Dear English-speaking readers, this page is an automatic translation made from a post originally written in French. My apologies for any strange sentences and funny mistakes that may have been generated during the process. If you are reading French, click on the French flag below to access the original and correct text:
On the island of Flores, Indonesia, some rice fields take unusual forms. In the region of Ruteng, in the west of the island, rice is cultivated in spiderweb!
Like pie pieces
We are in the Manggarai Country, about twenty kilometers from the city of Ruteng. Here, tradition has it that the cultivable valleys are divided fairly equitably between the family clans, as compared to the irrigated land.
So we "cut" the earth as we cut a pie, starting from a center that roughly corresponds to the most irrigated point. Each part then goes into several parcels.
The result is incredible landscapes, where the rice fields seem to weave cobwebs. We give them the name of lingko.
Panorama on the rice fields
I do not remember the name of the village where Missir, my driver, stopped. All visitors who cross Flores as I did stop here. The place offers a spectacular panorama on the cobweb paddy fields.
We are invited to sign a notebook that serves as a register and it is well worth to make a small "donation", as is done in traditional villages around Bajawa, which live mainly tourism.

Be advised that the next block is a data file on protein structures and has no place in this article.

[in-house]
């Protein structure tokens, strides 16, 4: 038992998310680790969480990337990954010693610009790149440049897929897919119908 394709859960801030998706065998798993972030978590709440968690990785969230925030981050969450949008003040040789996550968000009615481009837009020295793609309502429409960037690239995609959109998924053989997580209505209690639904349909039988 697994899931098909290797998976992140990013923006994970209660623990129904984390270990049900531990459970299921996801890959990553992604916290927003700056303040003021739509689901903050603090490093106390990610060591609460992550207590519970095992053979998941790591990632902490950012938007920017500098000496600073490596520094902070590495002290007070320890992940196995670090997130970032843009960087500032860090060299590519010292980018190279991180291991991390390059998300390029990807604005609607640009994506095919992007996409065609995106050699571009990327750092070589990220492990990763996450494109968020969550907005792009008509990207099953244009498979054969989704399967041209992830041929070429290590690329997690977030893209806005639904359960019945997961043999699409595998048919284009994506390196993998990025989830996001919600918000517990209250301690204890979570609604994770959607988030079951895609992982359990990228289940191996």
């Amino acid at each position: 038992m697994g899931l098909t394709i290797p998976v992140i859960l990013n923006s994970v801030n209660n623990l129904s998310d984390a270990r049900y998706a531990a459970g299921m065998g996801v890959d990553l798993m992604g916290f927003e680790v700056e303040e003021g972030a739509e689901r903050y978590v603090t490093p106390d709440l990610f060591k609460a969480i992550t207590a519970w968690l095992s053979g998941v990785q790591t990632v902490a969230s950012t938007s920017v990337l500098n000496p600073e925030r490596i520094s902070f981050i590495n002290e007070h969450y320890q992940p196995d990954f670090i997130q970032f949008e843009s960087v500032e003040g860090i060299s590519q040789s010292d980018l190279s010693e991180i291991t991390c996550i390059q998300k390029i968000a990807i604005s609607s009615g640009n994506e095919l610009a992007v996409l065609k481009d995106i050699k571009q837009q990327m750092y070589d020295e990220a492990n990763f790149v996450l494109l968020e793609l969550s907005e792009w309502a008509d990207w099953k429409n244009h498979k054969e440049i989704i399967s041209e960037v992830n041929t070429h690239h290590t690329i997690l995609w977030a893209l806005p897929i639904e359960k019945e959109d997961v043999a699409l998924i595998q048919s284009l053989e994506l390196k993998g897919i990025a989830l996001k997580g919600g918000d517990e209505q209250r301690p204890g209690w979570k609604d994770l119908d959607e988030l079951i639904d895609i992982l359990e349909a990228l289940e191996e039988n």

After, the kids of the village lead you to the best point of view, against another small reward. Counting 1,000 rupees (not even 10 cents) per head of pipe ... As I'm nice, I agreed to take five kids for me alone.
And we have to follow them, the little guys! "Mister! Mister! " do they launch - whether you're a man or a woman - if you're lambing too much.
They climb at full speed in flip-flops on the small path surrounded by weeds, indifferent to the heat. I crawl behind slow, full dodger, dripping. Fortunately, the point of view is very close.
We see the small silhouettes of peasants bustling in the rice fields below. Hard job.
My little guides are impatient. They are waiting for their rupees. I take my time.
I admire the view endlessly, I take piles and lots of photos, watching the clouds that change the light and reflections on the water of the rice fields.
"Hello, mister! "
My driver stayed cool in the car. I go back inside, enthusiastic, after having ceremoniously deposited some crumpled notes in dirty handcuffs.
We leave by saying hello to children and continue our way among the rice fields, towards Labuan Bajo. We will stop often, for other panoramas, other photos.
In the fields, women often have their faces coated with a yellow or white powder, to protect themselves from the sun. The people who see me planted on the edge of the road, to photograph the rice fields, greet me with the hand and call me with the inevitable "Hello, Mister! ". Everywhere in Indonesia, it is customary to greet the exotic Westerners of both sexes by this formula, inherited from the Dutch colonization.
In villages that have not become tourist stops, the welcome remains simple, cheerful and spontaneous. We continue to swallow the slow-speed kilometers along this serpentine road that crosses the mountains and rice fields of Flores.
We are getting closer and closer to Labuan Bajo, to the west, and to Komodo Maritime Park. I can not wait to get back to the sea ...